• 10. ●Initiatives for environmental conservationIn line with our basic thinking, namely, the idea of contributing to the preservation of the globalenvironment aimed at building a low-carbon, recycling-oriented society in a sustainable mannerthrough our business activities, we have actively undertaken various environment-related businesses,including the wind power and photovoltaic power generation businesses mentioned above, thebusiness of recycling used home appliances in China, and “milk run” transportation for makers offlat-screen televisions in Europe. 5 Also, in addition to starting a business feasibility study for anelectric vehicle recharging service as noted above, we have initiated further new moves including abusiness feasibility study for obtaining emission rights from reductions of greenhouse gas emissionsthrough the prevention of deforestation in Indonesia, based on the new Bilateral Offset CreditMechanism being promoted by the Japanese government. 6● Contributions to societyIn response to the Great East Japan Earthquake of March 2011, an unprecedented disaster, weestablished an in-house reconstruction support team with the mission of extending assistance overthe long haul, and we have been working to promote reconstruction through both industrialreconstruction assistance and humanitarian aid. With respect to industrial reconstruction assistance, we have contributed to the “Signal ofHope” fund to support the early resumption of commercial fishing in the Sanriku coastal area, wherethe fishing industry was devastated by tsunamis. We sympathized with the objective of this fund,which has moved quickly to promote full-scale reconstruction through private-sector support. Wehave also been providing assistance for the prompt reconstruction of the marine products industry,including fishing, in the city of Kesennuma, Miyagi Prefecture, where it is the principal industry andsuffered similarly severe damage. The city is planning a special zone for marine product processing,with local marine product processing firms setting up an association to build and share waste-watertreatment equipment and other common facilities; this will allow cost cutting and more efficientoperations, thereby promoting the reconstruction of this key industry in Kesennuma. We haveparticipated together with Mitsui & Co., Ltd., from the planning stage, providing active support,from both aspects of human and economic, for establishment of the association. On the humanitarian side, we set up a volunteer program under which about our 160 officers5 “Milk run” transportation in this context refers to use of a single truck to make the rounds of multiple makers of parts forflat-screen TVs, picking up parts for delivery to the TV maker. Previously each maker of parts made its own arrangements fordelivery of the parts; the “milk run” system makes it possible to reduce the number of trucks used and thus results in reducedemissions of carbon dioxide.6 The Bilateral Offset Credit Mechanism being promoted by the Japanese government is a framework whereby Japan suppliesdeveloping countries with technology, products, systems, and infrastructure to contribute to the reduction of greenhouse gasemissions, with the resulting decrease in emissions in those countries used by Japan to help meet its medium-term target for cuttinggreenhouse gas emissions. 10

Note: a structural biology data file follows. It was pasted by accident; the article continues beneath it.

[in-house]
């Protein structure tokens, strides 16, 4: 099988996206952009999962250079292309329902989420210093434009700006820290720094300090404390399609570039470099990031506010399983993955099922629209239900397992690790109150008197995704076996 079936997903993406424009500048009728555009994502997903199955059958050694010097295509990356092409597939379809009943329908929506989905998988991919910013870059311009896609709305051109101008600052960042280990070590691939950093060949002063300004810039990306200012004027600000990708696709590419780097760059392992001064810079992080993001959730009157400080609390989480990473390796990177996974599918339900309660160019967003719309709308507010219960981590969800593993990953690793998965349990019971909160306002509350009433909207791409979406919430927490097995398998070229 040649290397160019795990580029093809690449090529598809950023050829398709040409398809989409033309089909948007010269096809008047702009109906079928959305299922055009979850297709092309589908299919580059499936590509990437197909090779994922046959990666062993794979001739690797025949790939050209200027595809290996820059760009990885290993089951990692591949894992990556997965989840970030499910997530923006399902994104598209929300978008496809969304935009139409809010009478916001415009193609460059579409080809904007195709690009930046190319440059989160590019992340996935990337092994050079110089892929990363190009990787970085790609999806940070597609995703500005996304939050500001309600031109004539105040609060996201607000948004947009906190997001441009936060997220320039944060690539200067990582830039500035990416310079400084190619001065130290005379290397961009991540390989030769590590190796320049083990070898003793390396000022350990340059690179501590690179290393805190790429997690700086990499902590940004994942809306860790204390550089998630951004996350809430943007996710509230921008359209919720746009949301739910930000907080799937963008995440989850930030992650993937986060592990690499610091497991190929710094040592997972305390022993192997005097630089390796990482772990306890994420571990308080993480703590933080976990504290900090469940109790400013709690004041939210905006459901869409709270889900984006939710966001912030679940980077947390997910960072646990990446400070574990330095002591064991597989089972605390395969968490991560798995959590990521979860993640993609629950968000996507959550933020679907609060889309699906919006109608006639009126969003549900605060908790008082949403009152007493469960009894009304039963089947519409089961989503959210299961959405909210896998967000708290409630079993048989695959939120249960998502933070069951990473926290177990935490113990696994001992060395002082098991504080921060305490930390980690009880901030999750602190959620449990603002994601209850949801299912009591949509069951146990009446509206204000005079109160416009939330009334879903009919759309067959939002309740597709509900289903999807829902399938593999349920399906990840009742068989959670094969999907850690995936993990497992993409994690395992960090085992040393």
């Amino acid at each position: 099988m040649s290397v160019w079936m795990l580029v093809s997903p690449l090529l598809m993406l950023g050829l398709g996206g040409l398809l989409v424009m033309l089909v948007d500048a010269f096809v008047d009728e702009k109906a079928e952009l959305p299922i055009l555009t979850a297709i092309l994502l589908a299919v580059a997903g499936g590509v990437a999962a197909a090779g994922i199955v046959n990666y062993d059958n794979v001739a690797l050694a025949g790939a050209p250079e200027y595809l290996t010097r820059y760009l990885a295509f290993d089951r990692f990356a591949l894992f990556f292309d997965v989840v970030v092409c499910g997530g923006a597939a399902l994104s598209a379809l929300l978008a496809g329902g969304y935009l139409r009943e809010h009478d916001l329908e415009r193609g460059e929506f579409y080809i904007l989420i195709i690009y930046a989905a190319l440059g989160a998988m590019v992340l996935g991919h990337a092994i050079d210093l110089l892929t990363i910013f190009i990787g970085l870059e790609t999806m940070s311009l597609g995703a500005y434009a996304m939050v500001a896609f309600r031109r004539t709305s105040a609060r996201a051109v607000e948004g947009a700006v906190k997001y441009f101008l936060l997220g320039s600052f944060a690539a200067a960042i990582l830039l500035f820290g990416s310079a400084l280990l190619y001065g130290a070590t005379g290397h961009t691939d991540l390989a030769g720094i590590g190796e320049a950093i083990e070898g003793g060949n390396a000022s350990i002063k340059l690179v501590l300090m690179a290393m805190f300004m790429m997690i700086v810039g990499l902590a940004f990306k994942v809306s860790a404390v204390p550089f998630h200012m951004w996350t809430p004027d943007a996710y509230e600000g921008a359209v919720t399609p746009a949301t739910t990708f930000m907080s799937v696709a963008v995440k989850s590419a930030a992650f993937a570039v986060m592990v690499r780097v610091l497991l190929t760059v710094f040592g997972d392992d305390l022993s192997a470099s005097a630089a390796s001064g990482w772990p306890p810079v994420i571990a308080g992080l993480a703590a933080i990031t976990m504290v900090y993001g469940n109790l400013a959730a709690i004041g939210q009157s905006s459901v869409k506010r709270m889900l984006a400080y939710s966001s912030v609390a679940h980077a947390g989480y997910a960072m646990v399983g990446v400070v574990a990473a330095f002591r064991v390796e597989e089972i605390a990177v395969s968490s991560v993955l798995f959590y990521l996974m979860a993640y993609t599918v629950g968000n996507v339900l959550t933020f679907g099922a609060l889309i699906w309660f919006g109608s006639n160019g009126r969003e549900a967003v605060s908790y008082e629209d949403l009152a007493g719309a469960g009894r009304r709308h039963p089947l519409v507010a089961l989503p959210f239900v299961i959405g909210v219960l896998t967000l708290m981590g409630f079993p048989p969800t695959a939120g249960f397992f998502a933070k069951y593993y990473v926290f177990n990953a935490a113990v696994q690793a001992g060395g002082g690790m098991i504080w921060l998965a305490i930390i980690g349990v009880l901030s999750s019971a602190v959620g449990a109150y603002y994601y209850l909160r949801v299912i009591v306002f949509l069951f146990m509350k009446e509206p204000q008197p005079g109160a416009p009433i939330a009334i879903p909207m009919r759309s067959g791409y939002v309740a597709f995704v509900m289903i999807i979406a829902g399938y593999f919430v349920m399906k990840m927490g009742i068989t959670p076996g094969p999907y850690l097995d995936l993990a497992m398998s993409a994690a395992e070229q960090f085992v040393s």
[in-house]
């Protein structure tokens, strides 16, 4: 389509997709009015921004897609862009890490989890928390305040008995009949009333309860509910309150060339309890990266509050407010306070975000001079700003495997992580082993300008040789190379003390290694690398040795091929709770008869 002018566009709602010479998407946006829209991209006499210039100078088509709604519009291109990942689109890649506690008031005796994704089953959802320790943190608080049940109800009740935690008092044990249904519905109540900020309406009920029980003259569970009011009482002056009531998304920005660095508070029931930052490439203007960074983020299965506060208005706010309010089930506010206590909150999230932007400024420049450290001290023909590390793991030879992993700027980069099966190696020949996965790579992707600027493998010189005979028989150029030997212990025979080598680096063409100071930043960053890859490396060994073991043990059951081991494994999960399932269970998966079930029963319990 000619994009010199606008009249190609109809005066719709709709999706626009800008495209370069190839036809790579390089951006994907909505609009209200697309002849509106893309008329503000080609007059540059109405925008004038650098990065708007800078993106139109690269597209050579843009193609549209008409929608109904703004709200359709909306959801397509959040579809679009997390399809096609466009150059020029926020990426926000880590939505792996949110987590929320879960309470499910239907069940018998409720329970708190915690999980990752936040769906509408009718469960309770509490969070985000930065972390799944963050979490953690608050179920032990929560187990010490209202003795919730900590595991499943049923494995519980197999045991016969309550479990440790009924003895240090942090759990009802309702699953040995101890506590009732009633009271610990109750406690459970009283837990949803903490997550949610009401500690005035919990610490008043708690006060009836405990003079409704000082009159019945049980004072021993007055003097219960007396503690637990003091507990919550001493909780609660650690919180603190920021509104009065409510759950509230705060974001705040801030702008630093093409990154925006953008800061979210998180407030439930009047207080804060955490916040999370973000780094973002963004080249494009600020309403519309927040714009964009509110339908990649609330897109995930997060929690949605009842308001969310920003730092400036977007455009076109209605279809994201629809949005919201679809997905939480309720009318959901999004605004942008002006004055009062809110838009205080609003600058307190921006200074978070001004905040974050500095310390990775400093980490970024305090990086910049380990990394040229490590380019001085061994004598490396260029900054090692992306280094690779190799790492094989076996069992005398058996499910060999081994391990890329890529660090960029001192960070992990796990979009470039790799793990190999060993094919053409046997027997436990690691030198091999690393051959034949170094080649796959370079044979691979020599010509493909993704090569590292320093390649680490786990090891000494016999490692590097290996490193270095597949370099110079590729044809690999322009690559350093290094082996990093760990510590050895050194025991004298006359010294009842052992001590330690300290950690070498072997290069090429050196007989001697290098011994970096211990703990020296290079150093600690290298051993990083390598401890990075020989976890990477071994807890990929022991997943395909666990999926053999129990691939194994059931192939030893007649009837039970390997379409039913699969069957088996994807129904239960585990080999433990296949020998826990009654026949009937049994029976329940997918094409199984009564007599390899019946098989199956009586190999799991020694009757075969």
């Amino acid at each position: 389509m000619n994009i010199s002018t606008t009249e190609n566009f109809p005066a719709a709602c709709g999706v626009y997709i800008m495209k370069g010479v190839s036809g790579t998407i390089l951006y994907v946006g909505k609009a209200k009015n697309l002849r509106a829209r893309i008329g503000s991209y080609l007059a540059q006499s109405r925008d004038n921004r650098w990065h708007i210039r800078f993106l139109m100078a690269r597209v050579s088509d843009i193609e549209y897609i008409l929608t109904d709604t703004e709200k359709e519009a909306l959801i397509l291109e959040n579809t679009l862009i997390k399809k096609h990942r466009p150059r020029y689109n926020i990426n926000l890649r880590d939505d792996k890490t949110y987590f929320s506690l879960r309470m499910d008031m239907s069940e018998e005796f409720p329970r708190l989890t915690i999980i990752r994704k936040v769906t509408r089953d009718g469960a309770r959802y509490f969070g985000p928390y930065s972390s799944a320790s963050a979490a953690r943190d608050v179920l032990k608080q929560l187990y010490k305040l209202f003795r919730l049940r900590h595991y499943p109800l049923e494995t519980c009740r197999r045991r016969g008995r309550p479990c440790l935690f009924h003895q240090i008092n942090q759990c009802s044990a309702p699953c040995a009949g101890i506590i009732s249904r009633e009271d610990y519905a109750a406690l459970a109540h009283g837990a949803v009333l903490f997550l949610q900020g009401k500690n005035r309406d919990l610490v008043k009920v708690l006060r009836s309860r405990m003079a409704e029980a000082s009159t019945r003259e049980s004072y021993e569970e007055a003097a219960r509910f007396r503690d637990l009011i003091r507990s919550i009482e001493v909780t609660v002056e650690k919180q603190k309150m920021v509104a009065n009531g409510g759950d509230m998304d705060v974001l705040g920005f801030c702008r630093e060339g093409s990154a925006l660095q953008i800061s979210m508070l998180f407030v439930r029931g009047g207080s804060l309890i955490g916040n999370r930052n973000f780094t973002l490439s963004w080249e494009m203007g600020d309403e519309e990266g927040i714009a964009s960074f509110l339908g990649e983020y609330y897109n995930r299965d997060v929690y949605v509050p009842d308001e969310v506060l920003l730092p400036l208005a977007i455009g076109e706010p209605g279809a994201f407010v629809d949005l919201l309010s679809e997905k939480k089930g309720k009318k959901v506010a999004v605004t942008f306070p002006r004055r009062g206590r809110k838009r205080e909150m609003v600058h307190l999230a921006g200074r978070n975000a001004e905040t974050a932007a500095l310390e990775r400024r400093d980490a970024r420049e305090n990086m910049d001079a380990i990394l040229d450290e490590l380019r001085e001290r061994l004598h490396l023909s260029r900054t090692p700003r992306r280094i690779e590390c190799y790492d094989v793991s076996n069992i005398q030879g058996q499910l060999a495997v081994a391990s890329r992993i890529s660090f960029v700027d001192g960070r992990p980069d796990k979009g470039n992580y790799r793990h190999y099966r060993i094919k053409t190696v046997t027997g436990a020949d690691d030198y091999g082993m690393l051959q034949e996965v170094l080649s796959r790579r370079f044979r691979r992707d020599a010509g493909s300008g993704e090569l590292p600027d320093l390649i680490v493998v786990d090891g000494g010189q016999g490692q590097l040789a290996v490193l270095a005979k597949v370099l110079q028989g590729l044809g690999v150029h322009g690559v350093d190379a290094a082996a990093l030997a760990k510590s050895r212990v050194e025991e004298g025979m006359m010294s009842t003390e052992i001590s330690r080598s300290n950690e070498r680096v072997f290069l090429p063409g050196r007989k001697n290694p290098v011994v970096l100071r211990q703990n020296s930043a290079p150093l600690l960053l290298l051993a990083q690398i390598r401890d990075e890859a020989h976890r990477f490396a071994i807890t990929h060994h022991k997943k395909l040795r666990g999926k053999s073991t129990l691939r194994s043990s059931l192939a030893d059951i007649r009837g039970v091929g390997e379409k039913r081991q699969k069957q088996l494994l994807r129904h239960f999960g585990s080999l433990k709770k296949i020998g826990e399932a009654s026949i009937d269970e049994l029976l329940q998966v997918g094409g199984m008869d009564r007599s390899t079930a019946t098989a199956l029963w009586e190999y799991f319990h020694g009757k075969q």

• 11. and employees have taken part in relief and reconstruction activities in the disaster area. In addition,we established the Sumitomo Corporation Youth Challenge Program for the Revitalization of EastJapan, through which we have supported the volunteer efforts of university and graduate schoolstudents and other young people working to revitalize the disaster area. Over the coming five yearswe will extend monetary assistance for activities and research for the purpose of local revitalizationconducted by young people and by youth-oriented nonprofit organizations, and also for youthinternships at nonprofits carrying out activities in the disaster area; in this way we aim both to assistlocal revitalization and to support the development of youthful human resources for the region’sfuture. We intend to continue our supporting efforts through both industrial reconstruction assistanceand humanitarian aid on a long-term basis.2. Management ChallengesLooking at the global economy, we expect to see a gradual braking of the slide in the growth ratesince the emerging countries should keep up domestic-demand-led growth supported by their shift toa looser monetary policy stance; though in the advanced countries the sovereign debt problemcentering on Europe is likely to have a lingering impact on financial markets. But it also seems likelythat such risk as destabilization of financial markets will increase in response to the ongoingexpansion of the fiscal deficits in major advanced countries. In the Japanese economy, we expect a gradual recovery to continue, supported by full-fledgeddemand relating to reconstruction from the Great East Japan Earthquake and by the government’seconomic stimulus measures. But the slowdown in advanced countries’ economies and thepersistence of a strong yen will probably act as drags on improvement in exports and capitalinvestment. Also, the emergence of the above-noted risk in the global economy could make thedomestic economic picture bleaker. As noted above, there are concerns regarding the economic environment in which our companyoperates. But we will work at grasping the changes of circumstances accurately, execute businessmodel innovation so as to meet the demands of the times on the basis of our Corporate MissionStatement, which identifies value creation as our corporate vision, even under these difficulteconomic conditions, and accomplish f(x) with certainty in order to achieve growth together with allour partners across regional, generational, and organizational boundaries. For this purpose we willwork at implementing four key actions: (1) make visible and share long-term ideal images on thefront lines, (2) accelerate strategic resource management, (3) enhance our integrated corporatestrength on a global basis, and (4) strengthen human resources management on a company-widelevel; in this way we will execute business model innovation as demanded by the times and aim forgrowth together with all our partners across various boundaries. 11